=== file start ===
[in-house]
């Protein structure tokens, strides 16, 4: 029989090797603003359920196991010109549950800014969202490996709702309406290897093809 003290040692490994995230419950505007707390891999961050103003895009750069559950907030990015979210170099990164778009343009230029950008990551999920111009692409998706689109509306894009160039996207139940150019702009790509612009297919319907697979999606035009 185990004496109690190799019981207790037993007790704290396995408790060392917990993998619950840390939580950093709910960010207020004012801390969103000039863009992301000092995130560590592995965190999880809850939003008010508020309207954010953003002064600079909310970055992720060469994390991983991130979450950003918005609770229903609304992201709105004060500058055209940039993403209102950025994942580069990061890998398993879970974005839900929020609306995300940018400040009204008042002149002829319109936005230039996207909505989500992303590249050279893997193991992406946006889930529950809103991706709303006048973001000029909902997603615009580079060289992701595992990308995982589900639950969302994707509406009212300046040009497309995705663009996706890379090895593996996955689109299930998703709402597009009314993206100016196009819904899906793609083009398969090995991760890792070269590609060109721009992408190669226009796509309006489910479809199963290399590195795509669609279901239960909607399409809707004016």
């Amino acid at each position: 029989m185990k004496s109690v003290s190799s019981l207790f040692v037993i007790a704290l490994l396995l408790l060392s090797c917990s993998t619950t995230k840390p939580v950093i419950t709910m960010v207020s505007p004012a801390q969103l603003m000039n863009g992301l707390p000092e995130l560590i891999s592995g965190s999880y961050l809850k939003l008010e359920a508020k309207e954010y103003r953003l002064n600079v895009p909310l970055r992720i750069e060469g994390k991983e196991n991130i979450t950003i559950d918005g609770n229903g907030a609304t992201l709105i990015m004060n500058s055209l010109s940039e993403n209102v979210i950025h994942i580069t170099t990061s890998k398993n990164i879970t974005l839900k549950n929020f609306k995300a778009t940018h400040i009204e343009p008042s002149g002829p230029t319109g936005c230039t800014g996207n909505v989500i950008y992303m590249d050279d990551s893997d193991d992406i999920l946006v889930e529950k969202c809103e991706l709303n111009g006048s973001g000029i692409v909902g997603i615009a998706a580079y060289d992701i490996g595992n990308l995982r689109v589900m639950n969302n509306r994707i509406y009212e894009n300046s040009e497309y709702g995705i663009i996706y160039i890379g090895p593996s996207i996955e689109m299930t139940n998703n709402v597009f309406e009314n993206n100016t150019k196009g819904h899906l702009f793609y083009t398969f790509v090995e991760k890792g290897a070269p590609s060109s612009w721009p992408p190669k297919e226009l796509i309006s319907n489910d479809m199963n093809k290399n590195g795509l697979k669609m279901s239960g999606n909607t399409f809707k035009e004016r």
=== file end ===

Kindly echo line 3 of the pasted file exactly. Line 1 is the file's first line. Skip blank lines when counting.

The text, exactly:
């Amino acid at each position: 029989m185990k004496s109690v003290s190799s019981l207790f040692v037993i007790a704290l490994l396995l408790l060392s090797c917990s993998t619950t995230k840390p939580v950093i419950t709910m960010v207020s505007p004012a801390q969103l603003m000039n863009g992301l707390p000092e995130l560590i891999s592995g965190s999880y961050l809850k939003l008010e359920a508020k309207e954010y103003r953003l002064n600079v895009p909310l970055r992720i750069e060469g994390k991983e196991n991130i979450t950003i559950d918005g609770n229903g907030a609304t992201l709105i990015m004060n500058s055209l010109s940039e993403n209102v979210i950025h994942i580069t170099t990061s890998k398993n990164i879970t974005l839900k549950n929020f609306k995300a778009t940018h400040i009204e343009p008042s002149g002829p230029t319109g936005c230039t800014g996207n909505v989500i950008y992303m590249d050279d990551s893997d193991d992406i999920l946006v889930e529950k969202c809103e991706l709303n111009g006048s973001g000029i692409v909902g997603i615009a998706a580079y060289d992701i490996g595992n990308l995982r689109v589900m639950n969302n509306r994707i509406y009212e894009n300046s040009e497309y709702g995705i663009i996706y160039i890379g090895p593996s996207i996955e689109m299930t139940n998703n709402v597009f309406e009314n993206n100016t150019k196009g819904h899906l702009f793609y083009t398969f790509v090995e991760k890792g290897a070269p590609s060109s612009w721009p992408p190669k297919e226009l796509i309006s319907n489910d479809m199963n093809k290399n590195g795509l697979k669609m279901s239960g999606n909607t399409f809707k035009e004016r």